November 11, 2021

Experts agree that Foreign Intervention will help Mozambique’s Cabo Delgado to Curb Insurgency

The Head of the Southern African Development Community (SADC) Mission in Mozambique (SAMIM), Professor Mpho Molomo, has expressed confidence that foreign intervention will save Cabo Delgado province in northern Mozambique from terrorist insurgency which had affected the Region over the past few years.

Speaking at a webinar hosted by the Institute for Security Studies (ISS) entitled “Will foreign intervention end terrorism in Mozambique”, Prof Molomo said the joint intervention by SAMIM and the Rwandan and Mozambican defence forces had been able to dislodge insurgents from their bases.

SAMIM derives its mandate from the decision of the SADC Summit which, at its meeting in the Republic of Mozambique on 23rd June 2021, approved the deployment of SADC Standby Force Rapid Deployment Capability for an initial period of three months. The initial period is subject to extension for a further period depending on the evolution of the operational situation on the ground. 

SAMIM forces were launched by SADC and the host nation on 9th August 2021 and have now achieved full operational capability as well as gaining some success. Rwandan troops were deployed to Mozambique a month earlier, following a bilateral agreement between the two countries to assist Maputo fight terrorism.

The intervention by foreign forces has been instrumental in stabilising the situation and assisting the Mozambique Defence Forces to hold ground in areas which have been liberated to facilitate a roll out of other forms of assistance.

This has resulted in the neutralising of many terrorists, seizure of their equipment and materials, including their strategic plans, enabling the Government of Mozambique and its allied forces to appreciate the problem of Cabo Delgado and giving them an opportunity to ascertain the terrorists’ identity and methods of operations.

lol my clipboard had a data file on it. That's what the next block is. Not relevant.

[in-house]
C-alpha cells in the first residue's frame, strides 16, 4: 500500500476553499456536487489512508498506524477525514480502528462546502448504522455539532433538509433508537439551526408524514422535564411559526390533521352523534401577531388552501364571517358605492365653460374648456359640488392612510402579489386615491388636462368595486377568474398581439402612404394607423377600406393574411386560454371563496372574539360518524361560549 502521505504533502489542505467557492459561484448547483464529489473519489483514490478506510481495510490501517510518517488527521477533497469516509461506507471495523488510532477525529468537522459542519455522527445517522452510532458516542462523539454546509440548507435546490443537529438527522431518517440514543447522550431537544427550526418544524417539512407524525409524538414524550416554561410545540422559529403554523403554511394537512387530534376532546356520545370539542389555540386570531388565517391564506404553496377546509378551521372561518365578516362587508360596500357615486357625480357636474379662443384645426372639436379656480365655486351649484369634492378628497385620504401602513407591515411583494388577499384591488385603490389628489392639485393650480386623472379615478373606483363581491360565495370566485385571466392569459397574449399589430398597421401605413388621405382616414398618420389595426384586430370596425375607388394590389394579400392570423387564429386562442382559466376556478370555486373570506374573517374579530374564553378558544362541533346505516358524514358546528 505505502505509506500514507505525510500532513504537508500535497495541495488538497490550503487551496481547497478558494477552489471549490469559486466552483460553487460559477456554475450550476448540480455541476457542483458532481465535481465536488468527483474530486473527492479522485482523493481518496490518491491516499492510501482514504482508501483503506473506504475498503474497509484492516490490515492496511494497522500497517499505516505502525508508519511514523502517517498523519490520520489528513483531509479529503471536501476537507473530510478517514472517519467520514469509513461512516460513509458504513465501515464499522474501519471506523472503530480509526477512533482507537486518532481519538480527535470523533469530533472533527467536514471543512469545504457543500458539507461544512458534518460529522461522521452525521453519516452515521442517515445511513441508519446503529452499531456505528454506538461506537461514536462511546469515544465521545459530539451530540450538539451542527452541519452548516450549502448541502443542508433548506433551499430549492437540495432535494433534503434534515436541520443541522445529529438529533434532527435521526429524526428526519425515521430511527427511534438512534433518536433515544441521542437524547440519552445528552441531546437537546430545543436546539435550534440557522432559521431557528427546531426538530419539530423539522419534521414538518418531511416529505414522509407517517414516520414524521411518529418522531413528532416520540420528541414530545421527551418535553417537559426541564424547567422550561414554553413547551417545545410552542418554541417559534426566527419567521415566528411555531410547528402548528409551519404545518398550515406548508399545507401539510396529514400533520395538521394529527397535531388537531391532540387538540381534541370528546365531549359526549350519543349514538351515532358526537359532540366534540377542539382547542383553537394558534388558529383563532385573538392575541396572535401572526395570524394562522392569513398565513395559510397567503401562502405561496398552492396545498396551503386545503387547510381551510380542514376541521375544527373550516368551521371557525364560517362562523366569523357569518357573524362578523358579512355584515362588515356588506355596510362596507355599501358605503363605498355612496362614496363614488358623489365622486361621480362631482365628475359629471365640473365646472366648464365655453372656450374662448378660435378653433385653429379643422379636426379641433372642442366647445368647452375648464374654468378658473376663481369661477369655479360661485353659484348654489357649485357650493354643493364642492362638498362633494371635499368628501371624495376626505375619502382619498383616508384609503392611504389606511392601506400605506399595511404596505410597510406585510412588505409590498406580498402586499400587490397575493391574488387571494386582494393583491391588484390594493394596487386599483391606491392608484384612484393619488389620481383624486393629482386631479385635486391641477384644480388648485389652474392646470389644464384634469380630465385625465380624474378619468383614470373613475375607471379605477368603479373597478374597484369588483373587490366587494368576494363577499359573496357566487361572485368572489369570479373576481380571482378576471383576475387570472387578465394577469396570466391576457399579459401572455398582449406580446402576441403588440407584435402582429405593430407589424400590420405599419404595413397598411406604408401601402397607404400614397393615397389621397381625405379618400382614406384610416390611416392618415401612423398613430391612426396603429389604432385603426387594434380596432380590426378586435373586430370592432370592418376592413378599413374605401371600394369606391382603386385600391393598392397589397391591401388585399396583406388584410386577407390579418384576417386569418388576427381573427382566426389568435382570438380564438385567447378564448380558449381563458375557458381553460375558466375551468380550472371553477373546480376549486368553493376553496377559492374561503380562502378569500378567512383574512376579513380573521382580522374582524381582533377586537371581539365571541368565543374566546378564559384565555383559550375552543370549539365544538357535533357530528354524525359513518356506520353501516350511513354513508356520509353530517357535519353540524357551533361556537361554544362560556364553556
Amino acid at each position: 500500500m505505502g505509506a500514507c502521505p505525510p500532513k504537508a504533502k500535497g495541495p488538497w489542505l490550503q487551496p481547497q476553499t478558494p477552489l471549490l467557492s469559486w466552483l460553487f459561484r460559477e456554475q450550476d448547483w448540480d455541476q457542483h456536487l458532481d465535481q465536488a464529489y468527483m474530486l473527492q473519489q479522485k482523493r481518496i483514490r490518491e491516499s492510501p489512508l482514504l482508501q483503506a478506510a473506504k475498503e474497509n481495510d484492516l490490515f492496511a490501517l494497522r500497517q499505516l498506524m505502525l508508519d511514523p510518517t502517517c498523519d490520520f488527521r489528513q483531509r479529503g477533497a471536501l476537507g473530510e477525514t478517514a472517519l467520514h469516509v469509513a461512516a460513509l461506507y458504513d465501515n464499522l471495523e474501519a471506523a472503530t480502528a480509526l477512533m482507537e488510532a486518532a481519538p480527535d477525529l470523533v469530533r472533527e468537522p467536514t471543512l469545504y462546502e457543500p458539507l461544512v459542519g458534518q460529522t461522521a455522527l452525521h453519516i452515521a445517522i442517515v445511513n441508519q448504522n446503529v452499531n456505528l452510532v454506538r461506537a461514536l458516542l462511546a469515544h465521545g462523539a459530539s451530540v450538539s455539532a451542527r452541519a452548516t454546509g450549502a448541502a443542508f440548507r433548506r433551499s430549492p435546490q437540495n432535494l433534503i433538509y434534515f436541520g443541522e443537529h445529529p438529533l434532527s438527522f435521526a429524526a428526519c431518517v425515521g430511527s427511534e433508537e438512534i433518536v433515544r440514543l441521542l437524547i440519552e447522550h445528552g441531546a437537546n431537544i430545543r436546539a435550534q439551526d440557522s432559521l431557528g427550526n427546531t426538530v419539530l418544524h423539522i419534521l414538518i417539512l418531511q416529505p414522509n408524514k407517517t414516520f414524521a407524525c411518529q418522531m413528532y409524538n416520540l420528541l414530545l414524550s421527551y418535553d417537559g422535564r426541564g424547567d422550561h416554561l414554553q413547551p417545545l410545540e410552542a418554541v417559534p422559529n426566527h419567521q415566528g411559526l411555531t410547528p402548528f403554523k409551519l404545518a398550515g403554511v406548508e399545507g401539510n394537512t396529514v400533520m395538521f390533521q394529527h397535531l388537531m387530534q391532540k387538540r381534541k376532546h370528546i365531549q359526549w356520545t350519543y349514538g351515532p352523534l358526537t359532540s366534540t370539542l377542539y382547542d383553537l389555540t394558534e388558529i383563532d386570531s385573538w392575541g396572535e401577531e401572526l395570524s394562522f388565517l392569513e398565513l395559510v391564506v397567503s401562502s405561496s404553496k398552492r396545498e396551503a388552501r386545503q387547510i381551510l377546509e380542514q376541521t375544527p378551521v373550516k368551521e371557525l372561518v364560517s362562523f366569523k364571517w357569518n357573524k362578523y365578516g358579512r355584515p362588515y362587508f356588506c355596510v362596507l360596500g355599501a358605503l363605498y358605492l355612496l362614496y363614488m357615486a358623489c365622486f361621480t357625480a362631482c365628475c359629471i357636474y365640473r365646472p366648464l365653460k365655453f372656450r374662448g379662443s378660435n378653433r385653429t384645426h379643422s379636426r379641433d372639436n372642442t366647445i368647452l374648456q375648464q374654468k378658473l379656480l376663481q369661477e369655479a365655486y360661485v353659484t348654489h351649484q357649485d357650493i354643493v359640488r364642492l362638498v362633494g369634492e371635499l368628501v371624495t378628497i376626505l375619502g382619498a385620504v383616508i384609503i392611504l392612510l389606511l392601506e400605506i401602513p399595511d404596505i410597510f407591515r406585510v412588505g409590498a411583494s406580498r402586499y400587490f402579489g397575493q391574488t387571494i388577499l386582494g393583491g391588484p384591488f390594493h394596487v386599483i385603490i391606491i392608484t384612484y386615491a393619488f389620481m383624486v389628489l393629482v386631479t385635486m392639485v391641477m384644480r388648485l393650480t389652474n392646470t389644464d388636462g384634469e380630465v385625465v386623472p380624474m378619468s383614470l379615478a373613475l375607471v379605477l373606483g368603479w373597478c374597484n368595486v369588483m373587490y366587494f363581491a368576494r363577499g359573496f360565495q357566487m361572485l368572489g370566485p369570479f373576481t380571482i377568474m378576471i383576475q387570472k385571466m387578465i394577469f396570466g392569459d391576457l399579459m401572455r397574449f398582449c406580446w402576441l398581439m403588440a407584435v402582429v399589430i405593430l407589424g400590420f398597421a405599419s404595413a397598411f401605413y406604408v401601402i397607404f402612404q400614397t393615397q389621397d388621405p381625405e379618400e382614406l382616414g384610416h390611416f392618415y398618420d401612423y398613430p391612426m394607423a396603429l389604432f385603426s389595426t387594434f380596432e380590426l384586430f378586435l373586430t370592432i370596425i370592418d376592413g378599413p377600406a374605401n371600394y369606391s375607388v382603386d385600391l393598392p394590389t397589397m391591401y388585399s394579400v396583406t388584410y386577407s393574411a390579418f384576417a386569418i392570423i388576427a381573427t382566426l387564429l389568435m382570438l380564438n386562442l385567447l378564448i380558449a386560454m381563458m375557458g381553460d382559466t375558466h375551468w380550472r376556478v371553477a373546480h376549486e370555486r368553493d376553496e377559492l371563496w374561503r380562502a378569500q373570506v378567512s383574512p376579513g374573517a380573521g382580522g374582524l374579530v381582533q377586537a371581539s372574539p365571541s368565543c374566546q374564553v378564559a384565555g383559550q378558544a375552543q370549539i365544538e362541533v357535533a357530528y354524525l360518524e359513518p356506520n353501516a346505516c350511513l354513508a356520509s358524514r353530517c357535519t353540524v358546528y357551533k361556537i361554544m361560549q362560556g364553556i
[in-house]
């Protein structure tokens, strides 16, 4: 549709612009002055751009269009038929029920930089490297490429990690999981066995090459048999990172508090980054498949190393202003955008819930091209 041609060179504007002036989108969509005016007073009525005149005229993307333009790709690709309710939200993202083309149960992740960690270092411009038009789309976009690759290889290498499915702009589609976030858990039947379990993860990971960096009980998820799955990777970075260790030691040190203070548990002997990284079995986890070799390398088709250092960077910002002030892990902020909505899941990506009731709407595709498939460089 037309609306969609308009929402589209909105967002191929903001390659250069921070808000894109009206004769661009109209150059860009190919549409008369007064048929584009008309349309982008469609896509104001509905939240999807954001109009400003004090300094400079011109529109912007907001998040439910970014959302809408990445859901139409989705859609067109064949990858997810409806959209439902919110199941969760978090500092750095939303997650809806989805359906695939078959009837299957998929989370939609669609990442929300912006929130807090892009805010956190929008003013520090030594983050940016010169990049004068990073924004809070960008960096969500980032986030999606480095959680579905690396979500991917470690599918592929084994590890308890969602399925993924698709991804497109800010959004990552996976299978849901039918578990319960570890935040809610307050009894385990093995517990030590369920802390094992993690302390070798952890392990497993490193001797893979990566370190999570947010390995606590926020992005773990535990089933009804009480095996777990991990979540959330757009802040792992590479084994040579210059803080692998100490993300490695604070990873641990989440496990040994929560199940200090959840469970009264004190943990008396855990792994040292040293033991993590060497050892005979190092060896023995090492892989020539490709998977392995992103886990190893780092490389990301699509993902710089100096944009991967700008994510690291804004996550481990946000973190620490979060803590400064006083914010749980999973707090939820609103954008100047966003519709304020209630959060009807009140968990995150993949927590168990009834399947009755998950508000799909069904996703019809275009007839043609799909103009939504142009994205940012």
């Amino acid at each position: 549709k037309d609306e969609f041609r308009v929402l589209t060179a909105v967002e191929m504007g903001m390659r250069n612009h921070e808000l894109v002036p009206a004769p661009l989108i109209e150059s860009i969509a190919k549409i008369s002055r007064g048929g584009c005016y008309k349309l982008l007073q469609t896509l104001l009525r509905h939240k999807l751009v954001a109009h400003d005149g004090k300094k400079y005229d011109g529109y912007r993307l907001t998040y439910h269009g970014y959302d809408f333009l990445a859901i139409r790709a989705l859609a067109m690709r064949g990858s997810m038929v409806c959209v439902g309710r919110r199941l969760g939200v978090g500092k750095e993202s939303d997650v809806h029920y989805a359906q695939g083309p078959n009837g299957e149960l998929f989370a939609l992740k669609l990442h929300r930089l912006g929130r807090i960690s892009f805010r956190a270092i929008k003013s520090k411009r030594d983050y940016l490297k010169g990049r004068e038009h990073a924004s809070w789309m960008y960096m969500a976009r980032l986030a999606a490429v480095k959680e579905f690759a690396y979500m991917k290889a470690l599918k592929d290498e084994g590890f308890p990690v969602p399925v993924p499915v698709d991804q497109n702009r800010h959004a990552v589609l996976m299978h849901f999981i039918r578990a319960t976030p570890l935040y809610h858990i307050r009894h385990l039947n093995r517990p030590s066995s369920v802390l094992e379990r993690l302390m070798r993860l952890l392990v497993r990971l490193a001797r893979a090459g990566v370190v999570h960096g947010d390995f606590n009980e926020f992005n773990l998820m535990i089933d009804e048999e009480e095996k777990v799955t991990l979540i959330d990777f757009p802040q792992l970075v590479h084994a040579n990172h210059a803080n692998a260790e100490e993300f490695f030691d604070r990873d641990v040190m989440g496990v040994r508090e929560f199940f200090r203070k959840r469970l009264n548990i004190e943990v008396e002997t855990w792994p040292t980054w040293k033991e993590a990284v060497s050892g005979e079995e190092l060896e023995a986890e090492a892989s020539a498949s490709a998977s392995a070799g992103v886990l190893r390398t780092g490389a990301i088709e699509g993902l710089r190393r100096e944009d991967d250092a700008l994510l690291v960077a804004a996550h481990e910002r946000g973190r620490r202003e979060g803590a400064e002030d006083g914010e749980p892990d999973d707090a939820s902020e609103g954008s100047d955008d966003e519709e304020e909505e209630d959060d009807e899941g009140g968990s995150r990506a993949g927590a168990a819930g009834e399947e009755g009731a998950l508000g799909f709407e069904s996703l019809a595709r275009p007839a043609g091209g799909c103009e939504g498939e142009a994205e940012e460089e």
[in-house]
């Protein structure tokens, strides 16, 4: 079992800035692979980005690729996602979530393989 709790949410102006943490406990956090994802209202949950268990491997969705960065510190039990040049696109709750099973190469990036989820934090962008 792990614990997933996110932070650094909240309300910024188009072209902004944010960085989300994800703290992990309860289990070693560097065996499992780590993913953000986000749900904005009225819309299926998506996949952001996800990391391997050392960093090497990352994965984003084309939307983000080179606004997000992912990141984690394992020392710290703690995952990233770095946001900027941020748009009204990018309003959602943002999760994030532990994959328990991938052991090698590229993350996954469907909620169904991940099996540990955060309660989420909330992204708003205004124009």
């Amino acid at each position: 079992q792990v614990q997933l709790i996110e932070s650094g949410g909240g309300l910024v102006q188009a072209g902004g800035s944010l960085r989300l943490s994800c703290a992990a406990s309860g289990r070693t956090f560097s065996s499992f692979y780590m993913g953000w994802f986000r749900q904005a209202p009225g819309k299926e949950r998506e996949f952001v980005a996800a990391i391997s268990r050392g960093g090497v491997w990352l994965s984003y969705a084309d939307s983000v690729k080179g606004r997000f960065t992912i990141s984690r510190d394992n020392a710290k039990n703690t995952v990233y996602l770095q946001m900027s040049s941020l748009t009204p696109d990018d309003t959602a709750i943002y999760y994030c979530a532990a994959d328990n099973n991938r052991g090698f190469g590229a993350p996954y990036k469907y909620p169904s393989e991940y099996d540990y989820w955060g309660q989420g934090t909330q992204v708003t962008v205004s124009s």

Prof Molomo said while military intervention was instrumental in pacifying the region, enabling the Government of Mozambique to put in place instruments to pacify the situation, military intervention is only one aspect of the situation.  There was now a need to secure Cabo Delgado to ensure law and order, rule of law, restoration of services such as electricity, water, re-opening of schools, and a return to normalcy.  

“SAMIM and the Rwandan and Mozambican defence forces are ensuring that there is a measure of stability and this has allowed the Mozambican Government, together with International Cooperating Partners, and multilateral agencies of the United Nations to roll out the much-needed services as well as humanitarian assistance” Prof Molomo added. 

The humanitarian problem in Cabo Delgado has had a debilitating effect on the people and rapid deployment of SAMIM and other forces has given humanitarian aid agencies the chance to plough back and the Government of Mozambique to build back and roll out infrastructure and financial assistance packages, particularly to the youth to establish themselves. 

Prof. Molomo, however, said what will ultimately curb the insurgency in northern Mozambique is a political roadmap that the Government has put in place, which requires up to US$300 million for reconstruction and other international partners to back this process. He said it was essential for SADC to come on board and assist Mozambique through SAMIM because the regional bloc realised that if allowed to fester, terrorism can spread into the entire SADC Region. 

SAMIM was deployed in terms of the SADC Mutual Defence Pact and at the invitation of the Government of Mozambique, and the Mission was in the country to help it uphold its sovereignty and territorial integrity. Prof. Molomo said the problem in Cabo Delgado is multifaceted and needs many approaches as it manifests by the intention to establish a caliphate which would spread across the SADC Region.